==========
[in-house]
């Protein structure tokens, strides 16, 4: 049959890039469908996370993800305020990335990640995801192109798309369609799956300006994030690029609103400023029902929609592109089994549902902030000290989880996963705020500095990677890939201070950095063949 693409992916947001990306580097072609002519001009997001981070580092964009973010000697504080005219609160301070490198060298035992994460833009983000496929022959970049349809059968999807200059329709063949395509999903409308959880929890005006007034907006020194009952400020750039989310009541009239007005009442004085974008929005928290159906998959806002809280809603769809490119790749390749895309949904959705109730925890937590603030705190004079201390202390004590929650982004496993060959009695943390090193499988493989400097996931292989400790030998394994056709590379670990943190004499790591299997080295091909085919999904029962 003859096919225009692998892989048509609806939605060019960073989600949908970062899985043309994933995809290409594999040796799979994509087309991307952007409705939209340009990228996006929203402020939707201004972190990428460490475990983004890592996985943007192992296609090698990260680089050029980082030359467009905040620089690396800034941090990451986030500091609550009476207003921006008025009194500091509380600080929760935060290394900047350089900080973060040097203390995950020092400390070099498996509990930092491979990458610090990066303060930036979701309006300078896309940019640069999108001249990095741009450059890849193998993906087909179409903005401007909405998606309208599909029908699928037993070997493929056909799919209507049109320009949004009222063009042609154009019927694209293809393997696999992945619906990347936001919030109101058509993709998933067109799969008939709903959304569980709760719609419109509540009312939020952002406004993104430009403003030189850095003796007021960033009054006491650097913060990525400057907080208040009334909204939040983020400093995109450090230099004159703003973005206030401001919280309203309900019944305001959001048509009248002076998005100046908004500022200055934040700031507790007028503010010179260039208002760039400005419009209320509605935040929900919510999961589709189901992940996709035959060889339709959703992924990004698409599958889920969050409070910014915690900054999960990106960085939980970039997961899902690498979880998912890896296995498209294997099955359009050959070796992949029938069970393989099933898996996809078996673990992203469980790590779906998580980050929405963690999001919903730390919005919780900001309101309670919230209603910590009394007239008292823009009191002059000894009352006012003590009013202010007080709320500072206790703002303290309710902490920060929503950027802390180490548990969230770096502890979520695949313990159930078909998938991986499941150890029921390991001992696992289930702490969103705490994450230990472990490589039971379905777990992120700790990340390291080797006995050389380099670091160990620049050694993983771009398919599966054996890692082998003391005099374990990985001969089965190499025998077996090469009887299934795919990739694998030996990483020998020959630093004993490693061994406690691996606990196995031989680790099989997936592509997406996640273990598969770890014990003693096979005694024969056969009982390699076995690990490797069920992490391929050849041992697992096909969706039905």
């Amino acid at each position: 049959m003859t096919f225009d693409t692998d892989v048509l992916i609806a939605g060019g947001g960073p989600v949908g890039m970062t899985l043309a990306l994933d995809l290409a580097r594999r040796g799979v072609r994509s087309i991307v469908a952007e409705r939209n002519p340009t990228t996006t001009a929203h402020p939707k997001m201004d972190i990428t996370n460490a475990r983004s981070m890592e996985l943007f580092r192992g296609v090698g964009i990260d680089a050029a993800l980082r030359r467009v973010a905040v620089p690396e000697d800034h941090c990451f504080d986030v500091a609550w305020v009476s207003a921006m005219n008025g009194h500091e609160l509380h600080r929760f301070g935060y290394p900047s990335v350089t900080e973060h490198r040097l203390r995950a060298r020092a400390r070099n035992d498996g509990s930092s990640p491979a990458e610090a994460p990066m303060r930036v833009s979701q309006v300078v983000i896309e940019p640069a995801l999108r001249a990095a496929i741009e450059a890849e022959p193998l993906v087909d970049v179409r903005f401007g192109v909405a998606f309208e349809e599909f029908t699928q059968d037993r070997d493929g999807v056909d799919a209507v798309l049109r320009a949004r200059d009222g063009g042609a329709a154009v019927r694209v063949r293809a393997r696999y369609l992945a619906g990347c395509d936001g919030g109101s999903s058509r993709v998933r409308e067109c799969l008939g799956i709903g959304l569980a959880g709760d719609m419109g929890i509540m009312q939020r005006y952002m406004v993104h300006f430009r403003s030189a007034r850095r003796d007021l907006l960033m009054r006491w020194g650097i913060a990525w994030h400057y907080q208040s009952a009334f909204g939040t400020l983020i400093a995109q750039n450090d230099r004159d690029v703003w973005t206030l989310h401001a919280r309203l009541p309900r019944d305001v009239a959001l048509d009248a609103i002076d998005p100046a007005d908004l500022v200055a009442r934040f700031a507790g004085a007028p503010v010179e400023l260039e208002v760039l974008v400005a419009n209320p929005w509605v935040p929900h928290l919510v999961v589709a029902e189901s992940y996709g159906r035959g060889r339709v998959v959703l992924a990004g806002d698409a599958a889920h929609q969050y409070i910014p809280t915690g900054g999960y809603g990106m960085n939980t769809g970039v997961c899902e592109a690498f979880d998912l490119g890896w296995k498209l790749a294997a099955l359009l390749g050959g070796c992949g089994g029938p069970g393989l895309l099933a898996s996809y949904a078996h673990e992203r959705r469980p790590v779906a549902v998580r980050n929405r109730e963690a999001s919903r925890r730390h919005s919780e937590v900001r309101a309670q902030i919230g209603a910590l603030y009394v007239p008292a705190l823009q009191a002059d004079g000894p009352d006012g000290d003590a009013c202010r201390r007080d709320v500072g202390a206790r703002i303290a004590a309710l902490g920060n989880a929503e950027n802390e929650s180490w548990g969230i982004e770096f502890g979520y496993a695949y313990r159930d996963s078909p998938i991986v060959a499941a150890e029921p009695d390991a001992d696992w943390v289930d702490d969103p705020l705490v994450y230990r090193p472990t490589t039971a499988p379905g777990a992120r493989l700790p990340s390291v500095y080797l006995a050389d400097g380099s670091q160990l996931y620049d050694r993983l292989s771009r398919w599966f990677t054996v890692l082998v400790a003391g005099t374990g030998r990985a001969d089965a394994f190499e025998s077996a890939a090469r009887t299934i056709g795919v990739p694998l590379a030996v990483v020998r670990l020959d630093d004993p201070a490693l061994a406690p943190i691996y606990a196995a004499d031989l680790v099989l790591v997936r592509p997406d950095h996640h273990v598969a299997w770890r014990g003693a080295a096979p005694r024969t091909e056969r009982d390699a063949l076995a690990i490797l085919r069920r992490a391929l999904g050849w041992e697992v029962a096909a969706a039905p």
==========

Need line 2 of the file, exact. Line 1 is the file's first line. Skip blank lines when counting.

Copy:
């Protein structure tokens, strides 16, 4: 049959890039469908996370993800305020990335990640995801192109798309369609799956300006994030690029609103400023029902929609592109089994549902902030000290989880996963705020500095990677890939201070950095063949 693409992916947001990306580097072609002519001009997001981070580092964009973010000697504080005219609160301070490198060298035992994460833009983000496929022959970049349809059968999807200059329709063949395509999903409308959880929890005006007034907006020194009952400020750039989310009541009239007005009442004085974008929005928290159906998959806002809280809603769809490119790749390749895309949904959705109730925890937590603030705190004079201390202390004590929650982004496993060959009695943390090193499988493989400097996931292989400790030998394994056709590379670990943190004499790591299997080295091909085919999904029962 003859096919225009692998892989048509609806939605060019960073989600949908970062899985043309994933995809290409594999040796799979994509087309991307952007409705939209340009990228996006929203402020939707201004972190990428460490475990983004890592996985943007192992296609090698990260680089050029980082030359467009905040620089690396800034941090990451986030500091609550009476207003921006008025009194500091509380600080929760935060290394900047350089900080973060040097203390995950020092400390070099498996509990930092491979990458610090990066303060930036979701309006300078896309940019640069999108001249990095741009450059890849193998993906087909179409903005401007909405998606309208599909029908699928037993070997493929056909799919209507049109320009949004009222063009042609154009019927694209293809393997696999992945619906990347936001919030109101058509993709998933067109799969008939709903959304569980709760719609419109509540009312939020952002406004993104430009403003030189850095003796007021960033009054006491650097913060990525400057907080208040009334909204939040983020400093995109450090230099004159703003973005206030401001919280309203309900019944305001959001048509009248002076998005100046908004500022200055934040700031507790007028503010010179260039208002760039400005419009209320509605935040929900919510999961589709189901992940996709035959060889339709959703992924990004698409599958889920969050409070910014915690900054999960990106960085939980970039997961899902690498979880998912890896296995498209294997099955359009050959070796992949029938069970393989099933898996996809078996673990992203469980790590779906998580980050929405963690999001919903730390919005919780900001309101309670919230209603910590009394007239008292823009009191002059000894009352006012003590009013202010007080709320500072206790703002303290309710902490920060929503950027802390180490548990969230770096502890979520695949313990159930078909998938991986499941150890029921390991001992696992289930702490969103705490994450230990472990490589039971379905777990992120700790990340390291080797006995050389380099670091160990620049050694993983771009398919599966054996890692082998003391005099374990990985001969089965190499025998077996090469009887299934795919990739694998030996990483020998020959630093004993490693061994406690691996606990196995031989680790099989997936592509997406996640273990598969770890014990003693096979005694024969056969009982390699076995690990490797069920992490391929050849041992697992096909969706039905």